• In the commercial internet the backbone links run at higher speed than any of the access links. This causes a pacing effect on each flow with gaps between the packets.
  • A small count of large flows may by itself lead to synchronization that further requires increased buffers.

These differences not withstanding, Ben Zhao et al considered network use for high-performance scientific computing in Performance of high-speed TCP applications in networks with very small buffers. They also investigated pacing packets as a method of further reducing buffer requirements.

A Review Paper

A 2009 paper written like a review but published as an opinion editorial summarizes a lot of the nuances.

http://www2.ee.unsw.edu.au/~vijay/pubs/jrnl/09ccr.pdf

A False God ?

A focus on full link utilization and maximizing goodput may not be what leads to happy users. Buffer size should be selected to control stalling of individual flows. A 2005 paper Buffer Sizing for Congested Internet Links developed Buffer Sizing for Congested Links (BSCL) that incorporates per-flow performance along with link utilization. The authors made use of a network simulation program to explore effect of buffer size on on performance under the assumption of varying numbers of flows bottlenecked at the target link. Their conclusions in their Table I are that D*BW over-estimates buffer requirements by between 5x and 10X. For massively oversubscribed links, buffer requirements shift to greater than D*BW, but at that level of load, happiness is no longer a possibility. Sadly, their model of a router has output queuing. They acknowledge that virtual output queuing will yield a different result, but then move on without further comment.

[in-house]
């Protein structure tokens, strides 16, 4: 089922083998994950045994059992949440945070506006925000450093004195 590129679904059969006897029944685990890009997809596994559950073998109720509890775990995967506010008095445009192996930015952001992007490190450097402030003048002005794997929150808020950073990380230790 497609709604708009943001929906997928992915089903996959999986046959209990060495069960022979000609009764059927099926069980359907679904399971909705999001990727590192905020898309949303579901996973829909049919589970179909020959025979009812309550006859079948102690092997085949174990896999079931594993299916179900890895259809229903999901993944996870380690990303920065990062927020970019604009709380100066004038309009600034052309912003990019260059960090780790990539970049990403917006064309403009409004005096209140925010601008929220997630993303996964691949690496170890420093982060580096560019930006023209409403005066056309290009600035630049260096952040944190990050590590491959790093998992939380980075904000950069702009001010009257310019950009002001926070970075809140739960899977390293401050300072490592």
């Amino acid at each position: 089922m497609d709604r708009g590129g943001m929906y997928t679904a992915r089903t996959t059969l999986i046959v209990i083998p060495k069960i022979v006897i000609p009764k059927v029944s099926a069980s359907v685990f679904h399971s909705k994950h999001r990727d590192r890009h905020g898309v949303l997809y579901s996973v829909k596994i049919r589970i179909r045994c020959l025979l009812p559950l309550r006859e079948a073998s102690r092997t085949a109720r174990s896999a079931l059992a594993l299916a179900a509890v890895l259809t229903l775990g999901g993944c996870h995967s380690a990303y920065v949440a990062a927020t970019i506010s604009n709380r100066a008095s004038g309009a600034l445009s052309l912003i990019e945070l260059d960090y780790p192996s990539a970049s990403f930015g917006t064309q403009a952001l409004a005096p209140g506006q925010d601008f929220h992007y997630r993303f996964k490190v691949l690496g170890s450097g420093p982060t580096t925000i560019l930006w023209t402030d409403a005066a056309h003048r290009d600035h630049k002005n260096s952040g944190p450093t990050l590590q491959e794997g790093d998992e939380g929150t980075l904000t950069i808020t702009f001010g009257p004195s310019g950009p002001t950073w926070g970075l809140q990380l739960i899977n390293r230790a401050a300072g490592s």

Pacing